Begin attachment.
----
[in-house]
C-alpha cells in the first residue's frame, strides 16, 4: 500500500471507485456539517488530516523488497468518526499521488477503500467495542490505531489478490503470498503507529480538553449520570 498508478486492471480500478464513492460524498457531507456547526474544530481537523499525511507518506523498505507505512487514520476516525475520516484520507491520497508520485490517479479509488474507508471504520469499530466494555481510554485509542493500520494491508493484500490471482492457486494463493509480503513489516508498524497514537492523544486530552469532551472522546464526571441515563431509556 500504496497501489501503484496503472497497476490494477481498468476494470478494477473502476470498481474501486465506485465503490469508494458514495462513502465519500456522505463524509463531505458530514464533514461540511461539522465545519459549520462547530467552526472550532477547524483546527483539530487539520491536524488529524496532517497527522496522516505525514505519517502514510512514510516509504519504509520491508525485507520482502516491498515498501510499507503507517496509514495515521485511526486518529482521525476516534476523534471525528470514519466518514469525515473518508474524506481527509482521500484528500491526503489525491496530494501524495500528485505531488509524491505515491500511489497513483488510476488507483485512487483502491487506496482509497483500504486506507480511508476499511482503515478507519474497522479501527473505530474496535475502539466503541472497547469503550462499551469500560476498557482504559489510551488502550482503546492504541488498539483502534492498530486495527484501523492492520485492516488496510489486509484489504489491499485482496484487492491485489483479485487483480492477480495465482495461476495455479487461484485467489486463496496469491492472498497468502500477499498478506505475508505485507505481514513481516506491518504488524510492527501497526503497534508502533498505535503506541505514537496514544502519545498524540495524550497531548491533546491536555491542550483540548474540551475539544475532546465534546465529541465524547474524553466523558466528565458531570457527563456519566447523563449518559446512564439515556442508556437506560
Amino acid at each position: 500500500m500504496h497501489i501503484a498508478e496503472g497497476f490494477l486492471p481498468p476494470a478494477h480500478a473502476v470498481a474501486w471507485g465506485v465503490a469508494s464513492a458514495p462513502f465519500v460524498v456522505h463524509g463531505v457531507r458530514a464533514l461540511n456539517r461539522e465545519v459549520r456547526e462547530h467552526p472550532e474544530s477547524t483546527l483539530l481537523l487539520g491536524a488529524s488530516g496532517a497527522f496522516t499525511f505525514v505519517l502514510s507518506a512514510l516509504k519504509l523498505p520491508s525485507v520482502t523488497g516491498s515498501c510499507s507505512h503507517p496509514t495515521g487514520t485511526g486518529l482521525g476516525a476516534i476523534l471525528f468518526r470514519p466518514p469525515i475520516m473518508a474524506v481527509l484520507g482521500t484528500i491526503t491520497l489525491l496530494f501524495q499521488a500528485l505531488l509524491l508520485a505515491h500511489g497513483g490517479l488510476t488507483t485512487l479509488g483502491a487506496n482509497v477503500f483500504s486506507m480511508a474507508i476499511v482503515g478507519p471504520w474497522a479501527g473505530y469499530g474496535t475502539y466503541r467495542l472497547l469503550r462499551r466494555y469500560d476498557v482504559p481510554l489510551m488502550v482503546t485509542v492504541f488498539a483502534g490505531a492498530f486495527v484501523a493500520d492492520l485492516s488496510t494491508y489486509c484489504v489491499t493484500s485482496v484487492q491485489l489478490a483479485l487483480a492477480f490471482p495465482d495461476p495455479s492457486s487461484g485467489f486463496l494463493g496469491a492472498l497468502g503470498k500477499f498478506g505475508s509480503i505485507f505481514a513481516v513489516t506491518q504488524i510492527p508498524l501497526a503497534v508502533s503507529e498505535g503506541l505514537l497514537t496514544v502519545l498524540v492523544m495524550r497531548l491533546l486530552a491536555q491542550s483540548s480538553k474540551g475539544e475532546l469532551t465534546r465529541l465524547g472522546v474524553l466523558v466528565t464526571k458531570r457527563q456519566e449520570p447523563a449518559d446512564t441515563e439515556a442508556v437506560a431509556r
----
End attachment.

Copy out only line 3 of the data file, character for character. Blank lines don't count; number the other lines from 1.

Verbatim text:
Amino acid at each position: 500500500m500504496h497501489i501503484a498508478e496503472g497497476f490494477l486492471p481498468p476494470a478494477h480500478a473502476v470498481a474501486w471507485g465506485v465503490a469508494s464513492a458514495p462513502f465519500v460524498v456522505h463524509g463531505v457531507r458530514a464533514l461540511n456539517r461539522e465545519v459549520r456547526e462547530h467552526p472550532e474544530s477547524t483546527l483539530l481537523l487539520g491536524a488529524s488530516g496532517a497527522f496522516t499525511f505525514v505519517l502514510s507518506a512514510l516509504k519504509l523498505p520491508s525485507v520482502t523488497g516491498s515498501c510499507s507505512h503507517p496509514t495515521g487514520t485511526g486518529l482521525g476516525a476516534i476523534l471525528f468518526r470514519p466518514p469525515i475520516m473518508a474524506v481527509l484520507g482521500t484528500i491526503t491520497l489525491l496530494f501524495q499521488a500528485l505531488l509524491l508520485a505515491h500511489g497513483g490517479l488510476t488507483t485512487l479509488g483502491a487506496n482509497v477503500f483500504s486506507m480511508a474507508i476499511v482503515g478507519p471504520w474497522a479501527g473505530y469499530g474496535t475502539y466503541r467495542l472497547l469503550r462499551r466494555y469500560d476498557v482504559p481510554l489510551m488502550v482503546t485509542v492504541f488498539a483502534g490505531a492498530f486495527v484501523a493500520d492492520l485492516s488496510t494491508y489486509c484489504v489491499t493484500s485482496v484487492q491485489l489478490a483479485l487483480a492477480f490471482p495465482d495461476p495455479s492457486s487461484g485467489f486463496l494463493g496469491a492472498l497468502g503470498k500477499f498478506g505475508s509480503i505485507f505481514a513481516v513489516t506491518q504488524i510492527p508498524l501497526a503497534v508502533s503507529e498505535g503506541l505514537l497514537t496514544v502519545l498524540v492523544m495524550r497531548l491533546l486530552a491536555q491542550s483540548s480538553k474540551g475539544e475532546l469532551t465534546r465529541l465524547g472522546v474524553l466523558v466528565t464526571k458531570r457527563q456519566e449520570p447523563a449518559d446512564t441515563e439515556a442508556v437506560a431509556r